k in metre?] In the primers there are metrial graces such as, I suppose, were used in Shakspeare's time.—Johnson.
l There went but a pair of sheers between us...] We are both of the same piece.
1 Gent. How now 2 Which of your hips has the most profound sciatica? Bawd. Well, well; there's one yonder arrested, and carried to prison, was worth five thousand of you all. 1 Gent. Who's that, I pray thee ? Bawd. Marry, sir, that’s Claudio, signior Claudio. 1 Gent. Claudio to prison 'tis not so. Bawd. Nay, but I know, 'tis so : I saw him arrested; saw him carried away; and, which is more, within these three days his head's to be chopped off. Lucio. But, after all this fooling, I would not have it so: Art thou sure of this 2 Bawd. I am too sure of it: and it is for getting madam Julietta with child. Lucio. Believe me, this may be: he promised to meet me two hours since: and he was ever precise in promisekeeping. 2 Gent. Besides, you know, it draws something near to the speech we had to such a purpose. 1 Gent. But most of all, agreeing with the proclamation. Lucio. Away; let's go learn the truth of it. - [Ereunt Lucio and Gentlemen. Bawd. Thus, what with the war, what with the sweat," what with the gallows, and what with poverty, I am custom-shrunk. How now? what's the news with you?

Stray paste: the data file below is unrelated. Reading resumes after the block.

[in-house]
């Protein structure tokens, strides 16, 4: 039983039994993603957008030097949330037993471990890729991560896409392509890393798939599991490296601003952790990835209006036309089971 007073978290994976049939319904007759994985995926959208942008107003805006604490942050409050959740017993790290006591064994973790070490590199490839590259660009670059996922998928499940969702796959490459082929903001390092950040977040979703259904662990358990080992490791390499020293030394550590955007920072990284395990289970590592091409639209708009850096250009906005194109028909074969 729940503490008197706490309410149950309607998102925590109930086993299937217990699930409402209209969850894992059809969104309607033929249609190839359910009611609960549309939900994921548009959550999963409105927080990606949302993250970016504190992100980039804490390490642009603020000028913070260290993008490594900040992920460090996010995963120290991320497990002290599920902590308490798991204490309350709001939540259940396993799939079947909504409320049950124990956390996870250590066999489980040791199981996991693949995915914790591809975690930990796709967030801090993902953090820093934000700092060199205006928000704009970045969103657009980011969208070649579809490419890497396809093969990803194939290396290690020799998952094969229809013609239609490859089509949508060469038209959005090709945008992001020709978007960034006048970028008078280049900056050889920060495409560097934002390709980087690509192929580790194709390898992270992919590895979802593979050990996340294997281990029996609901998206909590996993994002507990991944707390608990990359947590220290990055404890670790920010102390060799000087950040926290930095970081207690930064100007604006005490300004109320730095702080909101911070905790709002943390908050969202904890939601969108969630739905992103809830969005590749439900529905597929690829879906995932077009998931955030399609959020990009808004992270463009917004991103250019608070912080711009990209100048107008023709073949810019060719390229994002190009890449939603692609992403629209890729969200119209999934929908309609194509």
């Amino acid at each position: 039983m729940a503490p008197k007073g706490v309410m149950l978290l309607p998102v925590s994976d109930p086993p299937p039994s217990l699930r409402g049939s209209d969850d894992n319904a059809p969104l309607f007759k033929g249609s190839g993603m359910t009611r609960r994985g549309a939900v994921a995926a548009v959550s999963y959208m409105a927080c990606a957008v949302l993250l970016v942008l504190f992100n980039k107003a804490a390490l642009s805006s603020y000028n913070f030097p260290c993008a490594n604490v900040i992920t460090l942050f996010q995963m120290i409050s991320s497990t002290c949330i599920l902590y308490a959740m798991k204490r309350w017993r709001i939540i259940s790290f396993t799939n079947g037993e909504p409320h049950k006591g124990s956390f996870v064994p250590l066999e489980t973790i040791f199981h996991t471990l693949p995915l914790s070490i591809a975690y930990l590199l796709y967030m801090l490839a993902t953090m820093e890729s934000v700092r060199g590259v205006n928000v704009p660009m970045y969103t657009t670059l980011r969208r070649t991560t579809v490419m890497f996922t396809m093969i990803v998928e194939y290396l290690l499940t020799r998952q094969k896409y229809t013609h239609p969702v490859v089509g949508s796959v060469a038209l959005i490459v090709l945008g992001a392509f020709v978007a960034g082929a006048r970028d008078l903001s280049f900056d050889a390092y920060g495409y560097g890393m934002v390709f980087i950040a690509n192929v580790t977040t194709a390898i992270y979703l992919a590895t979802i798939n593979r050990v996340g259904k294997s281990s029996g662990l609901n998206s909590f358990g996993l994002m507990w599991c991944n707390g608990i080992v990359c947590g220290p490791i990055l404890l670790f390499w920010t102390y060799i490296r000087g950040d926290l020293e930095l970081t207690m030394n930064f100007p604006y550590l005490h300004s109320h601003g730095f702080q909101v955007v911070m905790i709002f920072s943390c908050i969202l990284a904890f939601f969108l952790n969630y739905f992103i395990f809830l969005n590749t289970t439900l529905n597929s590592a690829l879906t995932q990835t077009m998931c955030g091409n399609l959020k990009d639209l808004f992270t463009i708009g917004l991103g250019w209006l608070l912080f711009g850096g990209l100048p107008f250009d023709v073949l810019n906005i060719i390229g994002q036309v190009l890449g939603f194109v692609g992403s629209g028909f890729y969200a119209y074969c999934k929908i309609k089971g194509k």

* — three pil'd piece:] Three pile is the best sort of velvet—the jest about the pile of the velvet, alludes to the loss of hair in the French disease, a very frequent topic of our author's jocularity.—Johnson. The jest, according to Steevens, lies in the similar sound of the words pill'd and pil’d.
n forget to drink after thee..] He will remember to drink his health first, not run the risk of infection by drinking after him. It was the old opinion that the cup was contagious.-Jolinsos.
o dollars—) A quibble intended between dollars and dolours.
* A French crown more.] Another quibble between the coin and the corona teneris.
WOL. I. I. H
Clo. Yonder man is carried to prison.
Bawd. Well; what has he done?
Clo. A woman.
Bawd. But what's his offence?
Clo. Groping for trouts in a peculiar river.
Bawd. What, is there a maid with child by him
Clo. No ; but there's a woman with maid by him: You have not heard of the proclamation, have you ?
Bawd. What proclamation, man?
Clo. All houses in the suburbs of Vienna must be pluck'd down.
Bawd. And what shall become of those in the city ?
Clo. They shall stand for seed : they had gone down too, but that a wise burgher put in for them.
Bawd. But shall all our houses of resort in the suburbs be pull'd down?
Clo. To the ground, mistress.
Bawd. Why, here's a change, indeed, in the commonwealth ! What shall become of me?
q the streat, This must probably allude to the sweating sickness.